PERRYSBURG — In the three-way board of education race, with two seats to be filled, newcomer Kelly Ewbank won a seat.
She received 5,535 votes. Incumbent Ray Pohlman will be returning with 5,257 votes. Board President Jarmon Davis trailed with 4,728 votes.
“It was a ton of hard work. I went to about 3,000 doors. Going to door to door, and getting the word out. Honestly, people wanted change,” Ewbank said. “Fiscal accountability, I think, is what people were frustrated with.”
Ewbank, a Perrysburg graduate, used the tagline YJ4L, or Yellow Jacket for Life.
She was also thrilled with the passage of the school levy.
“I’m going to push to be accountable for taxpayer dollars and really looking at what’s a need and what’s a want moving forward, because we cannot get into this deficit spending again. Staying into a budget. Just because you have the money doesn’t mean you have to spend it.”
The levy was the primary issue for Pohlman.
“As a member of the current board, I’m very, very thankful to the community for the passage of the levy,” he said.
“I know as new money it can be very difficult. Secondly, I’m very thankful to be re-elected to the school board and honored to help the school system.”
Pohlman is a retired math teacher from Perrysburg schools and he spoke about the school funding formula and educating the public on how it affected the district was important in his race.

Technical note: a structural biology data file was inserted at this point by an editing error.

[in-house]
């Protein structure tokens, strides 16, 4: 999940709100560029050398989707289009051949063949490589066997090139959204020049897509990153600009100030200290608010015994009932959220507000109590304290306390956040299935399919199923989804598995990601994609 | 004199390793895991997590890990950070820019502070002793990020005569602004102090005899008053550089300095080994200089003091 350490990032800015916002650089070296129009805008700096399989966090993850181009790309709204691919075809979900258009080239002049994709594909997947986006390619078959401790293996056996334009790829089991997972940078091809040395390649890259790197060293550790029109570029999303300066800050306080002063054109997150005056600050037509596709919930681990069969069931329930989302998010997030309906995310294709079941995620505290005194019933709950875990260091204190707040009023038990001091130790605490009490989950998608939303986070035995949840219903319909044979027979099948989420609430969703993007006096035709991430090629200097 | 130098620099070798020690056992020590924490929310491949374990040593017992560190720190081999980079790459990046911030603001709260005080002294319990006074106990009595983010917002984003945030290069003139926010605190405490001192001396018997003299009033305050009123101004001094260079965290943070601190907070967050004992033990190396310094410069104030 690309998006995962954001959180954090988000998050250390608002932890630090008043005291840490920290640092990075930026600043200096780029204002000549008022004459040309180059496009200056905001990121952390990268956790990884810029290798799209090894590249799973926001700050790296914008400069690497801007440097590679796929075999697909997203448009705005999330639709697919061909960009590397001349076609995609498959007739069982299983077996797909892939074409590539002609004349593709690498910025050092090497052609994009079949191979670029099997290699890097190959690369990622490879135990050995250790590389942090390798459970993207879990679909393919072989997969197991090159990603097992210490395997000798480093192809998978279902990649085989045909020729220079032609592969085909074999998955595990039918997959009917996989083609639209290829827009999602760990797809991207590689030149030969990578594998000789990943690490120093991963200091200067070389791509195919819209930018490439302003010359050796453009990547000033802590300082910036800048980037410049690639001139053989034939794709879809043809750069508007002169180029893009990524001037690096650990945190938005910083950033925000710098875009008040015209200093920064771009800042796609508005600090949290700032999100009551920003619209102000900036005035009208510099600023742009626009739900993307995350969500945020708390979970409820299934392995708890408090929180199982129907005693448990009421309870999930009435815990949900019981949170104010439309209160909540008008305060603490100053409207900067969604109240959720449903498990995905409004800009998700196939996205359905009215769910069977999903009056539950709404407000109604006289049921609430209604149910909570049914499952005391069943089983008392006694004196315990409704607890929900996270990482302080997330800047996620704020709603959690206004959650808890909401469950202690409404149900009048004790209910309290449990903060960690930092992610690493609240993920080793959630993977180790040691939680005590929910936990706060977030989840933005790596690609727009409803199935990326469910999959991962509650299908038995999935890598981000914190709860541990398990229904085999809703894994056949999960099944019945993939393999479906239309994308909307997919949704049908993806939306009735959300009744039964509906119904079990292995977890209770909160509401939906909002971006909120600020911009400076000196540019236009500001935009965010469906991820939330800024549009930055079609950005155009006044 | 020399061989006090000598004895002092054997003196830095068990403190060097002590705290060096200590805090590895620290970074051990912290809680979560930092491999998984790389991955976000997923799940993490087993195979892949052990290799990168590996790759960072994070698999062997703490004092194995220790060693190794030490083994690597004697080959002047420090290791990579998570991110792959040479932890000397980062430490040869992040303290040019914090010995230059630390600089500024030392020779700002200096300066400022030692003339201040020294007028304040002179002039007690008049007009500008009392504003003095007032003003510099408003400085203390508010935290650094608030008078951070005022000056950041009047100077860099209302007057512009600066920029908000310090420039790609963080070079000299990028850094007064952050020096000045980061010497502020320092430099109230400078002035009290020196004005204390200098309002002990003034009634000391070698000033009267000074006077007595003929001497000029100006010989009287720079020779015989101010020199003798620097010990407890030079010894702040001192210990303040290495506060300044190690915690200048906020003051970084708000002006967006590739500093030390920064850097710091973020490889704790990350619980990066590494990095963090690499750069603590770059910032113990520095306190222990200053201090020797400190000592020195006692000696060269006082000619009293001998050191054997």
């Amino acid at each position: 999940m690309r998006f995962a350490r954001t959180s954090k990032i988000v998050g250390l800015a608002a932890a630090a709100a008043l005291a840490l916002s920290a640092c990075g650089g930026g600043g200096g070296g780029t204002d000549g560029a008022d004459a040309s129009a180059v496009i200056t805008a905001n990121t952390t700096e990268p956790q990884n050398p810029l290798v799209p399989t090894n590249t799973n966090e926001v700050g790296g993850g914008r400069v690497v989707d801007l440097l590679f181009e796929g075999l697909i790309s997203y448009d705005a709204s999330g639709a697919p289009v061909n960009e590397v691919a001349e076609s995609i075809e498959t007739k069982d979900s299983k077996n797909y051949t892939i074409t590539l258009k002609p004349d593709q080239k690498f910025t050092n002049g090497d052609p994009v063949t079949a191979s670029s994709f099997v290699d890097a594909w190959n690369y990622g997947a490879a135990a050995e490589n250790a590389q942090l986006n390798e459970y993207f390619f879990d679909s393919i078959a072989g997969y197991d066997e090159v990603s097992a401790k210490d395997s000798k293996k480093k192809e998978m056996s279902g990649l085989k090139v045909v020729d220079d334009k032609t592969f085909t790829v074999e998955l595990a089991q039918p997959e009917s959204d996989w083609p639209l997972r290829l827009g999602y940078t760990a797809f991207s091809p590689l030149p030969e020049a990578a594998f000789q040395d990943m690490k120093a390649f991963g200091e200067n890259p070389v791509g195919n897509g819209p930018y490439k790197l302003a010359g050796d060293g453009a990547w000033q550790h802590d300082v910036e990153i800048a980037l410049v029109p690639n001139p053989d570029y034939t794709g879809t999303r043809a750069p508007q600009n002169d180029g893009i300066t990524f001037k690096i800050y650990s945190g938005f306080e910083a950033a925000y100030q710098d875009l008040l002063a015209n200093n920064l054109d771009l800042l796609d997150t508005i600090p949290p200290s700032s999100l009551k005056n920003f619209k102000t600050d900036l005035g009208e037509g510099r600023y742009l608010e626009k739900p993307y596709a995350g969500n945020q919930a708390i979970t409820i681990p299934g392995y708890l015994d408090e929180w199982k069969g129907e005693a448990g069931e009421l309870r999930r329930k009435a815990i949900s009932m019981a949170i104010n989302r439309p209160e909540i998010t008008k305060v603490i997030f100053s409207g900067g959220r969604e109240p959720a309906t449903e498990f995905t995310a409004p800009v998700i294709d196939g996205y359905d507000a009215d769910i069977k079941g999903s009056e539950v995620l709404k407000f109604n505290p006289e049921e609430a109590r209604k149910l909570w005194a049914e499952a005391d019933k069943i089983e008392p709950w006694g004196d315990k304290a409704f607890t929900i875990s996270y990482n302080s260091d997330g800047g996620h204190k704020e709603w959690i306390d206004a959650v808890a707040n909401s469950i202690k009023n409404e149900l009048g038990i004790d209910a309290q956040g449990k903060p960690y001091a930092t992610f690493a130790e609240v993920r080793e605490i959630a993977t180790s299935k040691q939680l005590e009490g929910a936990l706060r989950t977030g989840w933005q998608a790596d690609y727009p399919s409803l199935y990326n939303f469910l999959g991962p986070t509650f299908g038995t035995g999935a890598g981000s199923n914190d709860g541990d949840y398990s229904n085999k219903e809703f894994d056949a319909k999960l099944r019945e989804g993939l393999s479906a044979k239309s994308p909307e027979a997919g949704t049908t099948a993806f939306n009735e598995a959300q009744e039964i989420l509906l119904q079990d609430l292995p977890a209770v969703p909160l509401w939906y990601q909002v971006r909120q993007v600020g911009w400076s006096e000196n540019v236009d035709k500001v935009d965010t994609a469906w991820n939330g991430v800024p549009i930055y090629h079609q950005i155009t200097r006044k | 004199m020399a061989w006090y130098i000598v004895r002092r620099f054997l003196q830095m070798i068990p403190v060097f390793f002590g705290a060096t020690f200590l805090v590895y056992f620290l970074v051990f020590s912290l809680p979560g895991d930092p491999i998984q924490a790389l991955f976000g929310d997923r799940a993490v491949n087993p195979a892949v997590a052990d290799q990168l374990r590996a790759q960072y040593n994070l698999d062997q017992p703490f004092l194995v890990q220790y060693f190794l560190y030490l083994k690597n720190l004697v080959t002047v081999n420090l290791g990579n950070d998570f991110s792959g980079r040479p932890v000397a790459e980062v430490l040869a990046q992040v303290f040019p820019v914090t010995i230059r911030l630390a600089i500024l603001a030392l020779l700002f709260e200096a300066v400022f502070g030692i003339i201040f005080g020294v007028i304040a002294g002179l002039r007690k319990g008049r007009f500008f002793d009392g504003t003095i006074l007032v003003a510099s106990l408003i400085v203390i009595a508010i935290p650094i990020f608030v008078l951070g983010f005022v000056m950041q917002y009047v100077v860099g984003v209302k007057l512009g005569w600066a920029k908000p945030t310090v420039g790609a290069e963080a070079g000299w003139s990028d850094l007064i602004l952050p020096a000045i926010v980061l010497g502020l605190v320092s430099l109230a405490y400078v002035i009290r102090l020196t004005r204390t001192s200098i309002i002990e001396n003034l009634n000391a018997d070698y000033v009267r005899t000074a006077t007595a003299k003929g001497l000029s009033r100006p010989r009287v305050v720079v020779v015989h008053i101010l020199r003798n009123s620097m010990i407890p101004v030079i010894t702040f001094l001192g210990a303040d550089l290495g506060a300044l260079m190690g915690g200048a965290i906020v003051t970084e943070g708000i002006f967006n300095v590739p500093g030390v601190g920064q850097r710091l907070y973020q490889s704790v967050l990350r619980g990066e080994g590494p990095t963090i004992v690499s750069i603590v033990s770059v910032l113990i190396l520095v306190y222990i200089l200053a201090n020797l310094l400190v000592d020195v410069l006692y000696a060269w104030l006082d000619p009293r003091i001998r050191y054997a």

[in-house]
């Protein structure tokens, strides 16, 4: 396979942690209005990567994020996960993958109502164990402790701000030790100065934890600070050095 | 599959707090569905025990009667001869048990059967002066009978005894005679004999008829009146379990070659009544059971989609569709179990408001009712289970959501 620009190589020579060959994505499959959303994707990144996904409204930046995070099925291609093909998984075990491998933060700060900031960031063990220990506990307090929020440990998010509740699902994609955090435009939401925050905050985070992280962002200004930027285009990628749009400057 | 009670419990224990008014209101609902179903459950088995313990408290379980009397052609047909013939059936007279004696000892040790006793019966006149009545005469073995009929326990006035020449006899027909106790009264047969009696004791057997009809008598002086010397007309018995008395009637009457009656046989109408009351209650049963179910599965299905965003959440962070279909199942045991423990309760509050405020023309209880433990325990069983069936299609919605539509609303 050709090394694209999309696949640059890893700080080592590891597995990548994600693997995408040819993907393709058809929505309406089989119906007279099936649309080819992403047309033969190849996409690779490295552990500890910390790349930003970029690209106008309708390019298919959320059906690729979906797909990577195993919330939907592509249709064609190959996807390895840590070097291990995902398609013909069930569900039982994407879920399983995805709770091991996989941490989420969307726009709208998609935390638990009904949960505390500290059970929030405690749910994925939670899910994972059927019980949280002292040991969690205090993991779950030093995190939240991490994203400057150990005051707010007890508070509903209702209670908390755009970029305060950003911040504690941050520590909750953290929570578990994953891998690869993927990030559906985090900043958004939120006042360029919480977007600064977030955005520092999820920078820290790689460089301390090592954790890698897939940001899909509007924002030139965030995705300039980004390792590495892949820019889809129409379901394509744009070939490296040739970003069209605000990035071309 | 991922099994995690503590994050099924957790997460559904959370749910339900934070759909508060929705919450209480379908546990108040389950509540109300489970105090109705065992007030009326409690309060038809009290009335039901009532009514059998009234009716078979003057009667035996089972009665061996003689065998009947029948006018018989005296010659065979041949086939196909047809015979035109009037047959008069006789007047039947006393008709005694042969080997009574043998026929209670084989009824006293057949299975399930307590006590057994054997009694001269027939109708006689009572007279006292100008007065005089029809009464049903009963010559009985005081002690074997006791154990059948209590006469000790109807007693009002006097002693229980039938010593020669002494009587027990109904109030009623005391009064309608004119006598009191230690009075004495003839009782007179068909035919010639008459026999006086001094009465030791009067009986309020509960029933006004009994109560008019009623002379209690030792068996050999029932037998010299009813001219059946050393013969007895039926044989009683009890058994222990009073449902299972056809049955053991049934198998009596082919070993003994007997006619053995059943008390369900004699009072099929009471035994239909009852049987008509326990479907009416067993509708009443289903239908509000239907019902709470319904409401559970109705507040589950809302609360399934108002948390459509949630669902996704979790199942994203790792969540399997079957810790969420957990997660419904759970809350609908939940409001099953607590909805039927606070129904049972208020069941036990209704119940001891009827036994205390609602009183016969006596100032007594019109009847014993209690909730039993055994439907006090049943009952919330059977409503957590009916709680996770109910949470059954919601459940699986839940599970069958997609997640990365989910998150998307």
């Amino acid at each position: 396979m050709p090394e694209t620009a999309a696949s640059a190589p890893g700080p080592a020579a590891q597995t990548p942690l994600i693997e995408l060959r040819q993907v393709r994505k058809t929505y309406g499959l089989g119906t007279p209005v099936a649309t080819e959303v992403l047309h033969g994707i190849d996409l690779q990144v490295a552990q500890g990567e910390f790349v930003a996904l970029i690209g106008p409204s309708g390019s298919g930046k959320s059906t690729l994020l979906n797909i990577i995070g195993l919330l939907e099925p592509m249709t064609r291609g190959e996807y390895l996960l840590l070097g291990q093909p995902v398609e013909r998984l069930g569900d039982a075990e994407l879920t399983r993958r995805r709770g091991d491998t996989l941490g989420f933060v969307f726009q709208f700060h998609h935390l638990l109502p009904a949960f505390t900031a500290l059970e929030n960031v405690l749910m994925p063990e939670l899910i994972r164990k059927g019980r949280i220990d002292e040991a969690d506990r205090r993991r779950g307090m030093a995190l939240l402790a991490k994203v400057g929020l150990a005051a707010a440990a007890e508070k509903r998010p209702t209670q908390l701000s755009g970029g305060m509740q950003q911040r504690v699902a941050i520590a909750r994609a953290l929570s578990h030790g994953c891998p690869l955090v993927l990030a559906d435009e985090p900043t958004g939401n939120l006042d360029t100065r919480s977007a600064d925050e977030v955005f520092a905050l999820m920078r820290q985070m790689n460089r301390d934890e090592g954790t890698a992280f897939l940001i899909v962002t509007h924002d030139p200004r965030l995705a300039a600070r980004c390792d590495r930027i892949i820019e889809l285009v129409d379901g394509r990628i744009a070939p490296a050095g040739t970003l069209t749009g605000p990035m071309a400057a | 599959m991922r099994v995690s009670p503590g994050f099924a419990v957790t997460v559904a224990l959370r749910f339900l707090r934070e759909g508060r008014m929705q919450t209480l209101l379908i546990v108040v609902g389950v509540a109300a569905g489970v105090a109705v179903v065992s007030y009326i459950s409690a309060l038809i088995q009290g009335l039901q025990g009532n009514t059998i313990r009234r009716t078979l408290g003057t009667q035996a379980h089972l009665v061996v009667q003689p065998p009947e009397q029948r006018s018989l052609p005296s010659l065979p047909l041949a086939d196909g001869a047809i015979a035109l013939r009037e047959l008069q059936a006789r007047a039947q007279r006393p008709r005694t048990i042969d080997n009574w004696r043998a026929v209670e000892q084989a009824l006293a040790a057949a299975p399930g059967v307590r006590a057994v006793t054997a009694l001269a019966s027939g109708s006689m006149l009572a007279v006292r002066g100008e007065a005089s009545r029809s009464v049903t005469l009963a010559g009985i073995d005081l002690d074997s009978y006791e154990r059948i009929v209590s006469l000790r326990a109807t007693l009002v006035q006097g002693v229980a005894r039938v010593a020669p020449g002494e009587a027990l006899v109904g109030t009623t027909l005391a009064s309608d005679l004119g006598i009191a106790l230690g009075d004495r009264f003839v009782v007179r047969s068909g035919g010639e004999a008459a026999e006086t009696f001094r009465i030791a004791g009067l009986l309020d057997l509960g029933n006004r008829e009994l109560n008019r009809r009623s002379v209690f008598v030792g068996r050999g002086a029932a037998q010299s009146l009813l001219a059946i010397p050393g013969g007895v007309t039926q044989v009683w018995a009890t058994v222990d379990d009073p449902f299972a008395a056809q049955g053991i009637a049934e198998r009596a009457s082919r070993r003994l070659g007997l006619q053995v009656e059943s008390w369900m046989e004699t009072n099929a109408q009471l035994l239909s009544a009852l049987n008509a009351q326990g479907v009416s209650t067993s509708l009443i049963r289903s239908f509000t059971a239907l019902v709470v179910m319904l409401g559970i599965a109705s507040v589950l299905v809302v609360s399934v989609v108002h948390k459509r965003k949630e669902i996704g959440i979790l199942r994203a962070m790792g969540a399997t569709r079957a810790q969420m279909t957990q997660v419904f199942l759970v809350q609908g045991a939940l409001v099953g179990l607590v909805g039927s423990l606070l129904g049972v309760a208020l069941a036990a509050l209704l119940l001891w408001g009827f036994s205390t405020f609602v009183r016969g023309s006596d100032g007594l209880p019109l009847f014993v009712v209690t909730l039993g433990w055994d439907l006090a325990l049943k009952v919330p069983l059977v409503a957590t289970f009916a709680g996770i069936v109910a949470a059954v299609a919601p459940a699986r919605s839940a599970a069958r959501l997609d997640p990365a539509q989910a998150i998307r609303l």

“(The formula) eats up the funds quickly because we don’t get enough funding from the state, because of the formula being flawed,” Pohlman said. “We had to educate people, that it wasn’t misuse of finances, that it wasn’t overspending money. We showed them how the administrative average wasn’t above the state average and the per pupil spending was below the state average.”
He also recognized some problems with communication about the levy with residents.
“The other thing was some folks felt it was all of a sudden that it was sprung on them,” Pohlman said. “So we need to evaluate what that means. I think that although the board knew a year ago — that this was going to be a levy that would be coming up in 2019, for 2020 — perhaps we did not communicate that effectively at times. We certainly want to make sure, in the future, that there is plenty of runway, so to speak.”
He also wants to continue having Superintendent Tom Hosler as part of the team working on House Bill 305, also known as the Cupp-Patterson bill, which would reformulate the way districts are funded by the state.
Pohlman brought up the suggested committee which would go over the state auditor’s report on the school district for finding ways to improve the district finances.
“That’s going to be a priority for the board,” he said.